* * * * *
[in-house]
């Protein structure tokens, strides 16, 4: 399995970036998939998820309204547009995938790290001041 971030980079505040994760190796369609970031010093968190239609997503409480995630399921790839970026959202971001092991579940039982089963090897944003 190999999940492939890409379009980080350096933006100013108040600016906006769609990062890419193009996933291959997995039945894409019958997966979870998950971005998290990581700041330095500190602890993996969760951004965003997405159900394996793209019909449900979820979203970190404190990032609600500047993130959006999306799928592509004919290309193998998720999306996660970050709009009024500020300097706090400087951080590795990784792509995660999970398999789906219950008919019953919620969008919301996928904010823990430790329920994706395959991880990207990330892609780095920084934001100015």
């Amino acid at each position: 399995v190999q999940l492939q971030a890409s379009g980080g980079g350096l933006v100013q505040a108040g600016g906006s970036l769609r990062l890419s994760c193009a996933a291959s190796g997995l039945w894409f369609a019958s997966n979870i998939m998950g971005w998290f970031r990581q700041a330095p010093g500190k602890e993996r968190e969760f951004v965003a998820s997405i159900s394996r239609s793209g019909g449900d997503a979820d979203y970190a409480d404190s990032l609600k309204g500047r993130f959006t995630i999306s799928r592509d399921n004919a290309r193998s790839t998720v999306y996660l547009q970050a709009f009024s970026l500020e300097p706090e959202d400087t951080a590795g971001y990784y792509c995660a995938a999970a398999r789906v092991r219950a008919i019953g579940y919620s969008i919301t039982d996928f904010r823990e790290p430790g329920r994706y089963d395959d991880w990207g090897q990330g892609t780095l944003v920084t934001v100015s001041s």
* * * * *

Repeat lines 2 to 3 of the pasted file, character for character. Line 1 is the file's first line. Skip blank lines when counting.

């Protein structure tokens, strides 16, 4: 399995970036998939998820309204547009995938790290001041 971030980079505040994760190796369609970031010093968190239609997503409480995630399921790839970026959202971001092991579940039982089963090897944003 190999999940492939890409379009980080350096933006100013108040600016906006769609990062890419193009996933291959997995039945894409019958997966979870998950971005998290990581700041330095500190602890993996969760951004965003997405159900394996793209019909449900979820979203970190404190990032609600500047993130959006999306799928592509004919290309193998998720999306996660970050709009009024500020300097706090400087951080590795990784792509995660999970398999789906219950008919019953919620969008919301996928904010823990430790329920994706395959991880990207990330892609780095920084934001100015």
């Amino acid at each position: 399995v190999q999940l492939q971030a890409s379009g980080g980079g350096l933006v100013q505040a108040g600016g906006s970036l769609r990062l890419s994760c193009a996933a291959s190796g997995l039945w894409f369609a019958s997966n979870i998939m998950g971005w998290f970031r990581q700041a330095p010093g500190k602890e993996r968190e969760f951004v965003a998820s997405i159900s394996r239609s793209g019909g449900d997503a979820d979203y970190a409480d404190s990032l609600k309204g500047r993130f959006t995630i999306s799928r592509d399921n004919a290309r193998s790839t998720v999306y996660l547009q970050a709009f009024s970026l500020e300097p706090e959202d400087t951080a590795g971001y990784y792509c995660a995938a999970a398999r789906v092991r219950a008919i019953g579940y919620s969008i919301t039982d996928f904010r823990e790290p430790g329920r994706y089963d395959d991880w990207g090897q990330g892609t780095l944003v920084t934001v100015s001041s």